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An Interview with Alexander Bakshaev, Director of The Devil of Kreuzberg

by Mike Haberfelner

July 2015

Films directed by Alexander Bakshaev on (re)Search my Trash


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Your new movie The Devil of Kreuzberg - in a few words, what is it about?


It's like a modern-day Jean Rollin film.


I have written about The Devil of Kreuzberg that it "seems like a film misplaced in time, it's highly reminiscent of genre cinema of the 1970s and 80s" - a comment you can at all live with and your thoughts on this?


That's a very fitting description. Films from the 1970s and 1980s are the most inspirational. If I have to choose between watching a film that's just come out or an obscure 1970s film, I go for the latter. Contemporary films are too cold, I find. There are however, some brave DIY homemade epics emerging that show there's still some hope for independent cinema.


How would you describe your directorial approach to your subject at hand?


I didn't really have the opportunity to direct much, as it was such a tight guerrilla shoot. We'd run in, grab the most basic shots possible and move on. There really was no time for anything else. Two-three takes, that's it. When you've got bagfuls of gear to carry your directorial approach tends to be of least hassle.


What can you tell us about your writer Pippo Schund, and what was your collaboration like?


Pippo and I go back a few years. He's a screenwriter and journalist. He also made a film called Tollwut from his own screenplay. We first collaborated on a short film Zärtlichkeit, which we co-wrote and acted in together. It's a downbeat relationship movie inspired by the cinema of Rainer Werner Fassbinder. Pippo is largely responsible for the fact that I'm still an active filmmaker. Last time I saw him in Berlin, I was full of negativity and told him I was quitting the whole movie thing. Later that night we went to a cinema to watch Strange Colour of Your Body's Tears. The film sort of gave us a headache, but some of it was also inspirational. So much so that a couple of days later Pippo sent me a new screenplay. I got really fired up and made it into The Devil of Kreuzberg. Pippo is a friend.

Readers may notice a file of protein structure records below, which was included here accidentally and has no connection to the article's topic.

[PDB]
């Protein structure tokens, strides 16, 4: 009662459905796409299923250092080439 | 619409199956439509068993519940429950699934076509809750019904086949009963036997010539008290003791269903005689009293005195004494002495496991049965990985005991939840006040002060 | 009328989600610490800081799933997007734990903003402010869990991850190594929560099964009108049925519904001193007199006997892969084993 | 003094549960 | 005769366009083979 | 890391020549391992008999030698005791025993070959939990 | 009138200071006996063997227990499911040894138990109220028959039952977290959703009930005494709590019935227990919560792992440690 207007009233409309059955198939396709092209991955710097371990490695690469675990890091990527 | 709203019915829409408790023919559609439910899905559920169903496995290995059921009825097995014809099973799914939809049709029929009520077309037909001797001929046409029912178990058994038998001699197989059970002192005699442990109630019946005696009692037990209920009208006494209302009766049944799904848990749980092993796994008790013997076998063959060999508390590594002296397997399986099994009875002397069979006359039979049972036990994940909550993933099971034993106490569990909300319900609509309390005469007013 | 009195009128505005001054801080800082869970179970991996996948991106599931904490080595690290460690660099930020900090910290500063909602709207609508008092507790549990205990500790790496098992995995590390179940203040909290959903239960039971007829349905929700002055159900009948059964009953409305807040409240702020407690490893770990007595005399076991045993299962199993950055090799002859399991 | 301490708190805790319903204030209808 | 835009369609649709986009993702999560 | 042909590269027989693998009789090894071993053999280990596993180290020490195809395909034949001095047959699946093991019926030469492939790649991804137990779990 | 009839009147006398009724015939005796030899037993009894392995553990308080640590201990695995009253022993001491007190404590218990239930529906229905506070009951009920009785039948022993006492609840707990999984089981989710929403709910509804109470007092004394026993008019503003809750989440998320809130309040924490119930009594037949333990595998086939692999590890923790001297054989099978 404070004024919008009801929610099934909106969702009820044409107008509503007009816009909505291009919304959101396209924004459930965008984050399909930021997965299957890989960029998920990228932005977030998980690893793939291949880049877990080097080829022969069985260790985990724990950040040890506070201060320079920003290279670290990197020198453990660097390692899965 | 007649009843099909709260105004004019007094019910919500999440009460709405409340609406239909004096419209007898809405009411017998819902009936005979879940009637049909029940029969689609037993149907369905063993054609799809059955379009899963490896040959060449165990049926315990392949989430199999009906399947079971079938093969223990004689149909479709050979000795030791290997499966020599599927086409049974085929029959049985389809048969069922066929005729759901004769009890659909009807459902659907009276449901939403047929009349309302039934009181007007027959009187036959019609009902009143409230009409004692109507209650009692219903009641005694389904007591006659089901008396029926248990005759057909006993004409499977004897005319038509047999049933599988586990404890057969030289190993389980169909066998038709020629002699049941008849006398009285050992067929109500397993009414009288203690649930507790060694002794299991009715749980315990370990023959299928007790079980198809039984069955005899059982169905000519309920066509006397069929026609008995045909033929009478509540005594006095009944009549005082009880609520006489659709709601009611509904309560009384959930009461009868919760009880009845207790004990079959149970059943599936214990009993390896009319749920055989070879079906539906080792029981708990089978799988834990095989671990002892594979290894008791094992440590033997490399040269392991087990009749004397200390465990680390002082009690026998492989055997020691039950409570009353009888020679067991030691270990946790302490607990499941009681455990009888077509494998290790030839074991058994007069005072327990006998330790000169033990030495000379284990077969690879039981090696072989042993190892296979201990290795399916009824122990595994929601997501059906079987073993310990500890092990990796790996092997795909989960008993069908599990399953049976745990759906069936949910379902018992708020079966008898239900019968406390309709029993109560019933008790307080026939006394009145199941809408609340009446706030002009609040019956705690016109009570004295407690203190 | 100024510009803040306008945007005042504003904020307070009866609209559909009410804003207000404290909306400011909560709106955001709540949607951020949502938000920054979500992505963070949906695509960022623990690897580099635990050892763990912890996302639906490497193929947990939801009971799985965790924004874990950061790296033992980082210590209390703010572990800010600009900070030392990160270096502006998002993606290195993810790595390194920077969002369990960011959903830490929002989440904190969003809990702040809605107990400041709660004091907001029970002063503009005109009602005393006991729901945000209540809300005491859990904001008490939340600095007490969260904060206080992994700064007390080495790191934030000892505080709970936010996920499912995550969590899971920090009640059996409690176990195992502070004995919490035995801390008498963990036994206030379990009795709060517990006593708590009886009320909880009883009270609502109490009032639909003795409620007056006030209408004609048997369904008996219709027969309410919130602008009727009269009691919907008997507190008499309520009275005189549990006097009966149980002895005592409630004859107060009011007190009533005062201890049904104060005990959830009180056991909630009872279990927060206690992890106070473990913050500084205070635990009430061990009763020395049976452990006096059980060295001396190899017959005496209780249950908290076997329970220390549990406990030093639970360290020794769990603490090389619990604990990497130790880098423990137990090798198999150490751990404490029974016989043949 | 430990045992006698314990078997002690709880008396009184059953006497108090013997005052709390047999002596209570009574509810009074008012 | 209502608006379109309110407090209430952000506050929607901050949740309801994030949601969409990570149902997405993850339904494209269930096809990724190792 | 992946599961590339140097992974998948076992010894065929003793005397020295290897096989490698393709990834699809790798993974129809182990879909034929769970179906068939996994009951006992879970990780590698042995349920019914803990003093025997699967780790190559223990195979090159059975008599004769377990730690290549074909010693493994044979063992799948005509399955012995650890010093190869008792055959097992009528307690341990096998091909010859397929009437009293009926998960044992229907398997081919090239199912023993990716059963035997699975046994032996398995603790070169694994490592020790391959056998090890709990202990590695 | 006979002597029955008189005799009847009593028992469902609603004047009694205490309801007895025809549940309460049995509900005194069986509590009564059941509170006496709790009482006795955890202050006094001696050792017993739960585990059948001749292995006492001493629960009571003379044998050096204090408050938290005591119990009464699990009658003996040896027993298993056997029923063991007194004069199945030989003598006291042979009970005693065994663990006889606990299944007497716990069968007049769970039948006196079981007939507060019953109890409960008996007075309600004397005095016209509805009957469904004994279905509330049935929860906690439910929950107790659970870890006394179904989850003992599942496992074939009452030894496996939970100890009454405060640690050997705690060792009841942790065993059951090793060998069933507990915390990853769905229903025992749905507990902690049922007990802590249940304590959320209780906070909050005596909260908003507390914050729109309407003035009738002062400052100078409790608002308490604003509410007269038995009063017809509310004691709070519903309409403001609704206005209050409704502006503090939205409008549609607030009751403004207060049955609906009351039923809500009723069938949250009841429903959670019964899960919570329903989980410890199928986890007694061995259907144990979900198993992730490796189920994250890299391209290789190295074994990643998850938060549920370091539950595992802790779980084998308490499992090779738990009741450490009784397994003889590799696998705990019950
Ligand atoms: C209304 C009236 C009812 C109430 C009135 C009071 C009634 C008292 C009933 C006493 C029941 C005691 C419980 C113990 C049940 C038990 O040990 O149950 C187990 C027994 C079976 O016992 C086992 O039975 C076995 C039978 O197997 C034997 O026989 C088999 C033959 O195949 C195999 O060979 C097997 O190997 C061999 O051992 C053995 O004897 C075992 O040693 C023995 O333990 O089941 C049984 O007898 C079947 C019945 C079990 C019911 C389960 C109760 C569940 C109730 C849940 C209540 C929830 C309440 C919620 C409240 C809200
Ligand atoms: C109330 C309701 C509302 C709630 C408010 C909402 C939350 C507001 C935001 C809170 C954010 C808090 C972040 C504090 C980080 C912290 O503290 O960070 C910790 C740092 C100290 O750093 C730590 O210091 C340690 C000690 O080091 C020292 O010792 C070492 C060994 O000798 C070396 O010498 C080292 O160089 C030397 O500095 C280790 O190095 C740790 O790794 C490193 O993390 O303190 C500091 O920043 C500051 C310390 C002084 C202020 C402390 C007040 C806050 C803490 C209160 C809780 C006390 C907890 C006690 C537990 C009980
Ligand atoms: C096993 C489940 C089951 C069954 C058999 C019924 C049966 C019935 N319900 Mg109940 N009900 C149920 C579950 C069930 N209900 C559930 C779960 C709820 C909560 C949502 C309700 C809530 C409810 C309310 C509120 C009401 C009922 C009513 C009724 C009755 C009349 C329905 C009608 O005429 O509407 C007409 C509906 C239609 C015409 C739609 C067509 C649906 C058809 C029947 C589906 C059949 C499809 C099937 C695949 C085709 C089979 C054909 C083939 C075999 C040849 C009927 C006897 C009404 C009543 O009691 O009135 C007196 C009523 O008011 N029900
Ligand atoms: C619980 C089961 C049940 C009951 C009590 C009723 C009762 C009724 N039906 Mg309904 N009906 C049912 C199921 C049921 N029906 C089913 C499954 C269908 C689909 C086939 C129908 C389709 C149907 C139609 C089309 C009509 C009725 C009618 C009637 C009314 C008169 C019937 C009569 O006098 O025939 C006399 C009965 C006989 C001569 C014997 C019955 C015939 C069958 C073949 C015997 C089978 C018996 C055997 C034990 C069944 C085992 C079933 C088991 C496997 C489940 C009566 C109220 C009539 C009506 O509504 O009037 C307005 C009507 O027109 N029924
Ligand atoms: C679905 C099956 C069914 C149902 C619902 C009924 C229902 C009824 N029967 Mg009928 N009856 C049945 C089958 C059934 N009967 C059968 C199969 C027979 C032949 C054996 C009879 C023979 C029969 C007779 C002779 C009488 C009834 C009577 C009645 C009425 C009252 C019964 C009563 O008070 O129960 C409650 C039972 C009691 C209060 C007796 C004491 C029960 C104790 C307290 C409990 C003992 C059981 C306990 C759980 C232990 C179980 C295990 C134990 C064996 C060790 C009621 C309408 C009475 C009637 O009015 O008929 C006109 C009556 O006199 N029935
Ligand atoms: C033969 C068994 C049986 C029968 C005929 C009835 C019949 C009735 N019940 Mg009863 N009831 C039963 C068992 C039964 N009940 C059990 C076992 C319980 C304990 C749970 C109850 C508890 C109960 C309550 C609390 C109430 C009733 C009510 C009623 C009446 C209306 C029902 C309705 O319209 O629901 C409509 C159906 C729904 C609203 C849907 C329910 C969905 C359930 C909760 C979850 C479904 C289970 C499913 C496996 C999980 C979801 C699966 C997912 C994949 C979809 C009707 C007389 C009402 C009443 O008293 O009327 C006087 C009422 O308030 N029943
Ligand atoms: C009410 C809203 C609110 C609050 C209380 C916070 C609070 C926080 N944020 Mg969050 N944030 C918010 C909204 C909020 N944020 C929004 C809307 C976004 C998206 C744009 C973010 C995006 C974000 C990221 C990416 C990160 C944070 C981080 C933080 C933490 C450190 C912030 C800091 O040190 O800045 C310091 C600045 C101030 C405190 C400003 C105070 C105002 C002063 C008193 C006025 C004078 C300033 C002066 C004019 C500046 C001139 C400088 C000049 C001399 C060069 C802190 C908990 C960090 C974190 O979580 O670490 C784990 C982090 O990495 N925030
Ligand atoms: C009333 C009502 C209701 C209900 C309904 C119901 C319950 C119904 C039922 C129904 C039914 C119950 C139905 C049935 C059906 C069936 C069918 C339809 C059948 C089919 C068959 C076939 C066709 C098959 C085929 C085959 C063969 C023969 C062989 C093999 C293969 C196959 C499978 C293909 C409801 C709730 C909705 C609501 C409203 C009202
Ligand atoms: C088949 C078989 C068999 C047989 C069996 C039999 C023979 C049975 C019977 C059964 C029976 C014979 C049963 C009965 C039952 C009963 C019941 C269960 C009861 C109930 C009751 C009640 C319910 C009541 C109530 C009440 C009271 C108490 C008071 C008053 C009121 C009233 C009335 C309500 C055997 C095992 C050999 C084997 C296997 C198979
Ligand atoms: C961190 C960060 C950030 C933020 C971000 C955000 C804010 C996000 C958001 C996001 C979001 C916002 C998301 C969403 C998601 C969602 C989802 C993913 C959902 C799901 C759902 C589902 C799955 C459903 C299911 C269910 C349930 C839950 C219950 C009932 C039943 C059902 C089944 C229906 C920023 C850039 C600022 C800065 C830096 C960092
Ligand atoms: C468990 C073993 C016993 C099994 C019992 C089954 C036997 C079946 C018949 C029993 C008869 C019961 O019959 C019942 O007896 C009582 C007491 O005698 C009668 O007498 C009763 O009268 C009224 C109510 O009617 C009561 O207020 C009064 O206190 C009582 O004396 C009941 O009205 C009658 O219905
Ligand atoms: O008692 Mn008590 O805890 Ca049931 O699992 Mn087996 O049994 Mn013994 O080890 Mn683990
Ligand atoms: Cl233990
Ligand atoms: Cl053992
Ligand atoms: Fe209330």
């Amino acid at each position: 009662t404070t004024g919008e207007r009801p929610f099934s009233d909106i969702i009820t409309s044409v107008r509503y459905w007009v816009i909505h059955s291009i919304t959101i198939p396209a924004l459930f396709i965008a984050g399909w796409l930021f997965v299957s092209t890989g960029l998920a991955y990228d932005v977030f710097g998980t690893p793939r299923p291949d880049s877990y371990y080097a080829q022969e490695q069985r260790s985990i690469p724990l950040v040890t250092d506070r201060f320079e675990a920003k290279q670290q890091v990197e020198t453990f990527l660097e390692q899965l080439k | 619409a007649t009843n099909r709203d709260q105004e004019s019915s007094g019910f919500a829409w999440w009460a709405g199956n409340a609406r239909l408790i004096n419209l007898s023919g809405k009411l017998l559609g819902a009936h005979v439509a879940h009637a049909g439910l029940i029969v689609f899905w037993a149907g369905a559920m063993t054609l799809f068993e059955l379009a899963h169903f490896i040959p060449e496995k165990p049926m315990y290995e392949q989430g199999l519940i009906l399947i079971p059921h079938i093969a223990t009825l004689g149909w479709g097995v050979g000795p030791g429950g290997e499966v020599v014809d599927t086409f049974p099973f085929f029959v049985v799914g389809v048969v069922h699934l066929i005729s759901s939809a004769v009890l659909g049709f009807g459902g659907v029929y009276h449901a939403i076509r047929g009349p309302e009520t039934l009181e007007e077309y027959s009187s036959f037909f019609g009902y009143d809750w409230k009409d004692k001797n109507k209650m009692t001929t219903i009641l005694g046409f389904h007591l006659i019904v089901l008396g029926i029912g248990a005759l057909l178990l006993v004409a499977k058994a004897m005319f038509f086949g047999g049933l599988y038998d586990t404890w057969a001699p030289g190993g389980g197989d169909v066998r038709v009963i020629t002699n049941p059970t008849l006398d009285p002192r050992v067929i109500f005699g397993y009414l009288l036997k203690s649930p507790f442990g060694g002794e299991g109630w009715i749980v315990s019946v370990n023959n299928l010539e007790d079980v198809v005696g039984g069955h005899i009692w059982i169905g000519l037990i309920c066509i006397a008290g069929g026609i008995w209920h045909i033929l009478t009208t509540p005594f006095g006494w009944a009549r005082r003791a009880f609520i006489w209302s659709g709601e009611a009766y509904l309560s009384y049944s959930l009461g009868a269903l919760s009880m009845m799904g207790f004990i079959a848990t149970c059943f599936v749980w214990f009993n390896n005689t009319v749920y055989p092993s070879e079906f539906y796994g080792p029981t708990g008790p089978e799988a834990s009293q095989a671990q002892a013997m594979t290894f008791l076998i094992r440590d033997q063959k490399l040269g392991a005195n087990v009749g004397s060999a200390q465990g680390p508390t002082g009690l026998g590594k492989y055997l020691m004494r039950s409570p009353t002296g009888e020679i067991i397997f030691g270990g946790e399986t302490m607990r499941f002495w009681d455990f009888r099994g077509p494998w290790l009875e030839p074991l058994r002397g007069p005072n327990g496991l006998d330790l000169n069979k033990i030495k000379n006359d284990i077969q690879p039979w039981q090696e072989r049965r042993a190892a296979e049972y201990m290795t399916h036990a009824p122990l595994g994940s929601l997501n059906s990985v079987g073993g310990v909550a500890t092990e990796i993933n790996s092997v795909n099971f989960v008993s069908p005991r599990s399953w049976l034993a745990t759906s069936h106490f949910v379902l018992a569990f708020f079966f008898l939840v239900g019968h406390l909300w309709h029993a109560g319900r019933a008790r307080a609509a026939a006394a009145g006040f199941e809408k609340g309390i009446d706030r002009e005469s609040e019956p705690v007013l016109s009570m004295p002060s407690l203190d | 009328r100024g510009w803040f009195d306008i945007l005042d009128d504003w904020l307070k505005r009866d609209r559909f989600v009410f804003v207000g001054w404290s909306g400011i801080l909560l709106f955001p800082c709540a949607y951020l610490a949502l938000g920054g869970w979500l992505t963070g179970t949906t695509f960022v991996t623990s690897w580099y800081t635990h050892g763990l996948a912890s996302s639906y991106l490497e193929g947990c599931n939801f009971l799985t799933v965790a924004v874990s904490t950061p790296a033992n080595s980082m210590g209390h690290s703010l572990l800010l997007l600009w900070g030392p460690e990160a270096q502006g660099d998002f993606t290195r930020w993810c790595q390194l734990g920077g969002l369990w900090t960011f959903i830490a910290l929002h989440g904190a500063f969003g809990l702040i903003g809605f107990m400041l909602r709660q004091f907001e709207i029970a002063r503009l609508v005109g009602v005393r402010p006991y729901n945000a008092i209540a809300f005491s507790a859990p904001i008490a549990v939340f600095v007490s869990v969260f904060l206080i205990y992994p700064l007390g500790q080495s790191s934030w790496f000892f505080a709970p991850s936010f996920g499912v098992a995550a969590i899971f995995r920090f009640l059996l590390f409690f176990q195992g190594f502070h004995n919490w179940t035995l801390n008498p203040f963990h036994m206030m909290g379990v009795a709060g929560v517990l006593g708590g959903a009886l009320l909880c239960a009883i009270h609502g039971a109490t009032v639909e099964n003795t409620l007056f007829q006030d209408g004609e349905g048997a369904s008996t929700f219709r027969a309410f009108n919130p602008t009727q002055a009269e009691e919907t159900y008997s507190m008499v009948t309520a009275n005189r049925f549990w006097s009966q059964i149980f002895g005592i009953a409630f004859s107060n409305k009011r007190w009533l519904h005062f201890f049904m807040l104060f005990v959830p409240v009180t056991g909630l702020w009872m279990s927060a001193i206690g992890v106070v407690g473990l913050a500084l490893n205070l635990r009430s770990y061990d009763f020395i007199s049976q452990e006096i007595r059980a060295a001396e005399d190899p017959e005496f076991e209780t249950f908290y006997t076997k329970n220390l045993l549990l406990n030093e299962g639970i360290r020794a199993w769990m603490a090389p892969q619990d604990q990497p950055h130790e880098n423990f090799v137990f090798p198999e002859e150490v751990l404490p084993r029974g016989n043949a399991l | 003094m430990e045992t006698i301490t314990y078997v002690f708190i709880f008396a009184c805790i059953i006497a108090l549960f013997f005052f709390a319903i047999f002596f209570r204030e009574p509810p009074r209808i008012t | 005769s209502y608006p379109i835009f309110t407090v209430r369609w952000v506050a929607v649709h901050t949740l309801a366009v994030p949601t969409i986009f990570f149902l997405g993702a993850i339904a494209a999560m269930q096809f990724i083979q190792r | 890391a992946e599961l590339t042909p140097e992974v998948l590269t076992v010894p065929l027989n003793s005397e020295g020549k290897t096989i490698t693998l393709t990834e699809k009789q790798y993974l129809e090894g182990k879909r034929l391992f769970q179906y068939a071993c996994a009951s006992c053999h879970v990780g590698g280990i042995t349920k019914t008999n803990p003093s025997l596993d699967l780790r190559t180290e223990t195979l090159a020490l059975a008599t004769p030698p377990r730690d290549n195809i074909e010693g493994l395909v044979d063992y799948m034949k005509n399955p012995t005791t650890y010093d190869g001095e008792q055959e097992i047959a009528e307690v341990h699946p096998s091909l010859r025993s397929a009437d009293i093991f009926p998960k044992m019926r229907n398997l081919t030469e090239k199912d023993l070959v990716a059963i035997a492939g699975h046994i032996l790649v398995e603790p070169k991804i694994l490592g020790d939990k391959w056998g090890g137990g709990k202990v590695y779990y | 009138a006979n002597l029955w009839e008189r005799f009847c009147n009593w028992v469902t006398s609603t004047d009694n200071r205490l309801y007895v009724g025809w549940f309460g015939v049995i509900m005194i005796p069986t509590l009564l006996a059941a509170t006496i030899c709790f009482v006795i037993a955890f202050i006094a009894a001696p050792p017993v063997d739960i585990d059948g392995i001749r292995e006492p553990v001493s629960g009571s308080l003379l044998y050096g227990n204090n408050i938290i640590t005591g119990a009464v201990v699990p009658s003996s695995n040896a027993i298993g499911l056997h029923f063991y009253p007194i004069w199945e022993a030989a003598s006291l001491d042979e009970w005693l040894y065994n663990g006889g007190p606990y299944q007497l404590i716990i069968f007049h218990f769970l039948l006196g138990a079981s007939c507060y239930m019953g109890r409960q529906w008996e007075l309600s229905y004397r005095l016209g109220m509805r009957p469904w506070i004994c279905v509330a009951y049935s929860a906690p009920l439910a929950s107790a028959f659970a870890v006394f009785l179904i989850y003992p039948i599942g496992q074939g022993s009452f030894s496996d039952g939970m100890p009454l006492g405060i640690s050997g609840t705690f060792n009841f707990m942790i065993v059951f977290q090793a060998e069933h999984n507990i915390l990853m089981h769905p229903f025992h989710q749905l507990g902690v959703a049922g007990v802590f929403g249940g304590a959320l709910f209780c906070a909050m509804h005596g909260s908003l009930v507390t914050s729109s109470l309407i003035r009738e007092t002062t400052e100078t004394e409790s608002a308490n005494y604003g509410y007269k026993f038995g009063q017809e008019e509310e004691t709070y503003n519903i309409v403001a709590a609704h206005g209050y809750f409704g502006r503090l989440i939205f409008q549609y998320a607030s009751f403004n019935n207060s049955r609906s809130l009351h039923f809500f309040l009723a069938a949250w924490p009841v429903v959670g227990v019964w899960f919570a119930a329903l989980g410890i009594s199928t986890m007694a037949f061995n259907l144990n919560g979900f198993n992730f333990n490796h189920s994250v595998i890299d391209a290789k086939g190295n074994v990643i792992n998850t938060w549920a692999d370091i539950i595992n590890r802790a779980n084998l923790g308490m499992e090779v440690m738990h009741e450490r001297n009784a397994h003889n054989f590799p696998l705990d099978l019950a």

Süleyman Yüceer, Sandra Bourdonnec

How did the project fall together in the first place?


By chance I ran into members of a kinocabaret cell at the Loophole bar in Berlin, and their organiser, who now goes by the name of Ross Indecency, has challenged me to make a movie in a month. It's their thing: you announce a project, ask other members to be in your film and help you with equipment, and in four weeks you have to bring your film, no matter how rough and incomplete that may look. So I took the challenge and in return cast Ross in the lead role.


I think your film's musical score is one of its key elements - so do talk about the music used in your movie for a bit, and were these all pre-exisiting tunes or were they composed for The Devil of Kreuzberg?


No music was composed specifically for the film. I approached the Italian horror electronics act Spettro Family about using some of their tracks and was lucky to get some of their best tunes. The Devil of Kreuzberg is also scored with tracks from my regular collaborator Alex FLE Zhemchuzhnikov, and his various bands and projects. Music is the most amazing thing in the world, and I like to give music plenty of room in my films.


Ross Indecency

What can you tell us about your key cast, and why exactly these people?


I've met Sandra Bourdonnec, Süleyman Yüceer and Ross Indecency in a bar. I loved Süleyman's look, he reminded me of a young Abel Ferrara and I immediately approached him to be in the film. Sandra Bourdonnec is a singer and an actress. Miguel Sepreny, the DoP, also has a small part in the film. The guys trusted my vision and stuck with me until the end, they made the film possible.


Do talk about the shoot as such for a bit, and the on-set atmosphere!